On October 3, 2018, the Board of Governors of the Federal Reserve System (FRB), the Federal Deposit Insurance Corporation (FDIC), the National Credit Union Administration (NCUA), the Office of the Comptroller of the Currency (OCC), and the U.S. Department of Treasury’s Financial Crimes Enforcement Network (FinCEN) (the Agencies), issued a statement giving certain financial institutions the ability to collaborate on Bank Secrecy Act (BSA)/Anti- Money Laundering (AML) requirements. The Agencies believe increased collaboration would be suitable for banks with a community focus, less complex operations, and lower-risk profiles for money laundering or terrorist financing, in order to increase the efficiency and efficacy of their BSA/AML efforts while reducing costs.
Types of collaboration among banks could include, but isn’t limited to, pooling human, technology and other resources to fulfill the requirement of a banks BSA/AML compliance program such as:
- Internal monitoring (reviewing, updating, and drafting BSA/AML policies and procedures; reviewing and developing risk-based customer identification and account monitoring processes; and tailoring monitoring systems and reports for the risks posed)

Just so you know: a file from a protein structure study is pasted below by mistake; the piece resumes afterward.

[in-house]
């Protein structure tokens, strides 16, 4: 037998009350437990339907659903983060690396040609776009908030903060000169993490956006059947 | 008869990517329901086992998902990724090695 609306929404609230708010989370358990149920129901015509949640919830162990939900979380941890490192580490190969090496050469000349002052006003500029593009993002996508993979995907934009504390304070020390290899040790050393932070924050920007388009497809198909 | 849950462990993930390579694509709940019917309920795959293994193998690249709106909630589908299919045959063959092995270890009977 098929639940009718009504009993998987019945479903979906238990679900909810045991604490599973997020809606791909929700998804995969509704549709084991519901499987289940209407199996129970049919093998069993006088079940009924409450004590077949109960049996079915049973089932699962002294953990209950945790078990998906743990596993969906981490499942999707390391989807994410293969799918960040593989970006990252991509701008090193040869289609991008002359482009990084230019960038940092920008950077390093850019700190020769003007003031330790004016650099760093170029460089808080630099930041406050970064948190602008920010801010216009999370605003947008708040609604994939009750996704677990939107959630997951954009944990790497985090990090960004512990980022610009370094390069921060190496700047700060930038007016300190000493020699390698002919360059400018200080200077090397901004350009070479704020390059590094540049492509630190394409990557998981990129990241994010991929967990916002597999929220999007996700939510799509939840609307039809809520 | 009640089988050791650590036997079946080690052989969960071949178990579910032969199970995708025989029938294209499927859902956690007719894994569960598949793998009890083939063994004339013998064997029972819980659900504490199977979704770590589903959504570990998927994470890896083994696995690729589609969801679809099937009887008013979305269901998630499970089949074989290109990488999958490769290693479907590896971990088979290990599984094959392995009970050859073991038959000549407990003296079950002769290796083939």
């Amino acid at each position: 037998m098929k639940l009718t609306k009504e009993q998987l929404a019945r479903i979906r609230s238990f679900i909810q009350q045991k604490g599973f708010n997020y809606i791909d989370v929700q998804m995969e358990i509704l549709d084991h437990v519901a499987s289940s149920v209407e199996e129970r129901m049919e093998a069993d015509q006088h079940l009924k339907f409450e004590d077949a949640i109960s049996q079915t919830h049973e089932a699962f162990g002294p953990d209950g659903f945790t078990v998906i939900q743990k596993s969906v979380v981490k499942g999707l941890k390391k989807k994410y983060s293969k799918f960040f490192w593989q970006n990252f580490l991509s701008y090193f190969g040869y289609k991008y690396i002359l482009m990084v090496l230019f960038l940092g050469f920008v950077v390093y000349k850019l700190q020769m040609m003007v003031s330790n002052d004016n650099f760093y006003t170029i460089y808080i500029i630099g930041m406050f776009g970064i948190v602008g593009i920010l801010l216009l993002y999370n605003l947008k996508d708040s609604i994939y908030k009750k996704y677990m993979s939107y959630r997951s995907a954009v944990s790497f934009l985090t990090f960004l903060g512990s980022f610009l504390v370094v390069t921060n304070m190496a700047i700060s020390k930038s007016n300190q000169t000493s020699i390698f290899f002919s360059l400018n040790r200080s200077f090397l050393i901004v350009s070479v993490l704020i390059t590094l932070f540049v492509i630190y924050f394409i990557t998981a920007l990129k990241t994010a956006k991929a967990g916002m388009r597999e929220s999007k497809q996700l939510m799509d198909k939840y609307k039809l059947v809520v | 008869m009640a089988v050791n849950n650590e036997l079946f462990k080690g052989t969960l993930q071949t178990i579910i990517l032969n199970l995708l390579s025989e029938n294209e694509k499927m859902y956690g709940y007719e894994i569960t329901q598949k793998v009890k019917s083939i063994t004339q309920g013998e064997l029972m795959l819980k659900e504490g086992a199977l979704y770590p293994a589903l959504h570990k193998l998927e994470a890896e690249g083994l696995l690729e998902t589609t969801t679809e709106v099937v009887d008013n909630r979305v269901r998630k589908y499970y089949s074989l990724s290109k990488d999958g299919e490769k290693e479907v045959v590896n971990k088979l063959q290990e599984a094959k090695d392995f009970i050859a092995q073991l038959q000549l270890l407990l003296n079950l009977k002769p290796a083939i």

- Independent Testing
However, the Agencies’ statement does caution against collaboration on one element of the BSA/AML compliance program, the BSA Officer. The Agencies note it may not be appropriate to share a BSA Officer due to the confidential nature of suspicious activity reports, managing coordination and facilitation of each bank’s daily BSA/AML compliance functions, and potential challenges the BSA Officer may have communicating with each bank’s board of directors and senior management.
If a bank does consider collaborating with other banks there are key risks to consider and necessary controls that should be built into the arrangement to mitigate those risks. Such controls include, but aren’t limited to: considering legal restriction; instituting oversight mechanisms by board and senior management; contractual agreements; and confidentiality agreements. The Agencies state that banks should approach these arrangements with due diligence and consideration of risk and benefits. As always, it is important to remember that the ultimate obligation and risk lies with each financial institution.
Banks should consult their primary regulator before entering into an agreement to share BSA resources.
The Interagency statement is available here.